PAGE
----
Interstellar Space, John Coltrane’s fiery, harmonically dense set of duets with Rashied Ali, has been something of a paradigm for improvisations for saxophone and drums. This set by percussionist Ben Bennett and alto and soprano saxophonist Jack Wright represents a different kind of paradigm, one that posits color and texture as primary elements. The conventional relationship between pitch and timbre is reversed here in that in Bennett and Wright’s hands, the former becomes a carrier for the latter—when indeed it surfaces at all. For all its potentially broad applicability, Bennett and Wright’s embodiment of reed and percussion interaction nevertheless manages to remain sui generis.
Over the course of his career, Wright has embraced an especially kinetic variety of free jazz—such as would be licensed by Interstellar Space—only to turn around to explore a more austere, sonically constrained type of improvisation. At this stage he seems inclined to gather in and refine elements drawn from the entirety of his personal history, in the process producing a creative synthesis that, while rooted in each tendency he explored, is in the end neither one nor the other. Instead it consists in a unique sound and sense of continuity instantly identifiable as his own.
Throughout the three lengthy pieces Wright sets out timbres or techniques as motifs to delineate and vary, beginning with a long, slow tone that splits into overtones and then dissolves into energetic, bop-like phrases employing a limited set of pitches. From there, Wright draws on the wide-ranging vocabulary he’s developed over the years. He constructs long lines out of air notes or uses register jumps to create the illusion of a jagged melody counterpointed by an independent bassline. More introspective passages find him building phrases out of open spaces as well as sounds, which effectively contrast with frenetic moments sounding like rapid bits of broken birdsong.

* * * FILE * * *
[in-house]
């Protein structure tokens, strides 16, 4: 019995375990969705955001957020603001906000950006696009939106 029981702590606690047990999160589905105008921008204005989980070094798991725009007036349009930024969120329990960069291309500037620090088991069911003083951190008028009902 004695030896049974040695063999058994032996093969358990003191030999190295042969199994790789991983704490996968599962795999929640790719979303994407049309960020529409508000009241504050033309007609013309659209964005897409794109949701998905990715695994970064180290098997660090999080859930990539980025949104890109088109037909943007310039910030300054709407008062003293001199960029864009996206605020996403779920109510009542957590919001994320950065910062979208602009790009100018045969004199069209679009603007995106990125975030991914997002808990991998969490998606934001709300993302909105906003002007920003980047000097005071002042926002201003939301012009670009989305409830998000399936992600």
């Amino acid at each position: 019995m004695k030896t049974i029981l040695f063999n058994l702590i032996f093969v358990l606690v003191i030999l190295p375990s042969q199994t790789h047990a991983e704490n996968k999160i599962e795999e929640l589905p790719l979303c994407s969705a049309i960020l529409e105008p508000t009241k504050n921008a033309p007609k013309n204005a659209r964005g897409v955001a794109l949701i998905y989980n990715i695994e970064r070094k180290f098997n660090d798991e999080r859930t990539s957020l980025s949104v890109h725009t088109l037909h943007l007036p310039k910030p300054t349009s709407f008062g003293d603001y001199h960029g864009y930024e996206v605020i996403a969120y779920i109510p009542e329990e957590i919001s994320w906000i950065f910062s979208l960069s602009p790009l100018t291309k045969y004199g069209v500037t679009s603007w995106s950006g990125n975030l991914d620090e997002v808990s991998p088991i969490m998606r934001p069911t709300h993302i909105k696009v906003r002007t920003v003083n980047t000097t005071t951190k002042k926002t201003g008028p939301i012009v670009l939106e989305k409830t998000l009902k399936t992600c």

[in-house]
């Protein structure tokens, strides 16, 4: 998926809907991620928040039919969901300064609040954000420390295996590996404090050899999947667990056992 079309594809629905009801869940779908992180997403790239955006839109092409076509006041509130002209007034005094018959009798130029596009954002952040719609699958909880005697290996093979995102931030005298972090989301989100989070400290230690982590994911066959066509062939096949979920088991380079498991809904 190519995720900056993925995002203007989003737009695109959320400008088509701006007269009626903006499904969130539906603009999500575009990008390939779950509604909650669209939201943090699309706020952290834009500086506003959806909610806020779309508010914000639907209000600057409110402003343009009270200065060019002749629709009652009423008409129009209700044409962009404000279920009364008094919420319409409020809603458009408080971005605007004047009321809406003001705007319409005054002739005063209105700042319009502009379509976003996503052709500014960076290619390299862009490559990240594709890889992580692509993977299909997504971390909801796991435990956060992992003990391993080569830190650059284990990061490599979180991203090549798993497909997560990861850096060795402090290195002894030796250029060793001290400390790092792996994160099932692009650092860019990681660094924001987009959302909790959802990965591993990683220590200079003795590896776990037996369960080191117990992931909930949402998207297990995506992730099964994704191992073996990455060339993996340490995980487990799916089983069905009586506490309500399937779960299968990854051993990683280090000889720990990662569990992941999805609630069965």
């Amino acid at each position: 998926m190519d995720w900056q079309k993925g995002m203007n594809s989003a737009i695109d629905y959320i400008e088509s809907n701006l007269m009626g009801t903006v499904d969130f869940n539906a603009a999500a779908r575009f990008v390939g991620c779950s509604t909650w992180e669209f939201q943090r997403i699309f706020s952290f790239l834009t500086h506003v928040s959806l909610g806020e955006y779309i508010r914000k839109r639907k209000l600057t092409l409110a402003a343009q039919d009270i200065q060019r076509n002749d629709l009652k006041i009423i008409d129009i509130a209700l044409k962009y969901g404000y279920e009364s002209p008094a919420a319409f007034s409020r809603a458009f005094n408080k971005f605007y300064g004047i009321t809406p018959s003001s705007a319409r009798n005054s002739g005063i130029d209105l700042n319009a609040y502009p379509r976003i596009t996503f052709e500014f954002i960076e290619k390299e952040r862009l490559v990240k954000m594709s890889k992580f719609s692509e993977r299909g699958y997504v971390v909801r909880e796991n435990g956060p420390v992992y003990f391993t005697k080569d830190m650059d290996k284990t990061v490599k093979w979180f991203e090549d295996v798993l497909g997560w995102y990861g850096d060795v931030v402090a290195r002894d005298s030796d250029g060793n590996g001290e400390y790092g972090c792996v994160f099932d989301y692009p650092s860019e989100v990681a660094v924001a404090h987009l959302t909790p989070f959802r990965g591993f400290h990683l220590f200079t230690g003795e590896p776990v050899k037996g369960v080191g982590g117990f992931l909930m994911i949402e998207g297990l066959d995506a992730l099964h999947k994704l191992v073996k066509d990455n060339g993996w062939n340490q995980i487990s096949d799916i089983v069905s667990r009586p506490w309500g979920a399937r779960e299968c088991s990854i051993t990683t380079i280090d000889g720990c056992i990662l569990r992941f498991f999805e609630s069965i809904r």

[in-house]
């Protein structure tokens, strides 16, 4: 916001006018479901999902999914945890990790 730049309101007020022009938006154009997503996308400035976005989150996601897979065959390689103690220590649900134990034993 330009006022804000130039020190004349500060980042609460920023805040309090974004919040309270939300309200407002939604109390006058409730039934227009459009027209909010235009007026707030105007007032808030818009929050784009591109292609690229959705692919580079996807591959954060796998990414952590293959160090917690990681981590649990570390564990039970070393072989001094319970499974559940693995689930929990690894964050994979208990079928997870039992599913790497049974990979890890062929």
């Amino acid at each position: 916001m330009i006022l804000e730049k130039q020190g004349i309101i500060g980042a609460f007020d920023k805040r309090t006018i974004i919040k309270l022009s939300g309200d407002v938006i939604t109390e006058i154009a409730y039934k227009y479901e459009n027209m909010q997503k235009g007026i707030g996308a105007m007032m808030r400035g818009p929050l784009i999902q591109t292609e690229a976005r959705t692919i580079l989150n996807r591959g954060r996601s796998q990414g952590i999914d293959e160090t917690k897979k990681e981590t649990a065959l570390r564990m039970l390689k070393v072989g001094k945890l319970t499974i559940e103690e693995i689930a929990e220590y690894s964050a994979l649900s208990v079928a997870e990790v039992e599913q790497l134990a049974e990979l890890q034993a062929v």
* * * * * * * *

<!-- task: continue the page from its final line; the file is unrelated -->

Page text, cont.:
Bennett’s sensibility perfectly complements Wright’s. Bennett’s starting point is a severely pared down drumkit—actually a single drum and no cymbals—out of which he creates a variegated texture of timbres using friction as well as percussive strikes. Bennett’s playing eschews rhythm or pulse in favor of pure color. He often mutes the drum to get a closed sound, scrapes brushes against any available surface, bounces objects off the drumhead, and plays on the metal as much as on the membrane. This allows him to play with dynamic as well as timbral contrasts, something that Wright does as well.
It isn’t surprising to find out that Bennett and Wright have been collaborating in different contexts for nearly ten years now. As this recording shows, during that time they’ve forged a uniquely sympathetic relationship in sound.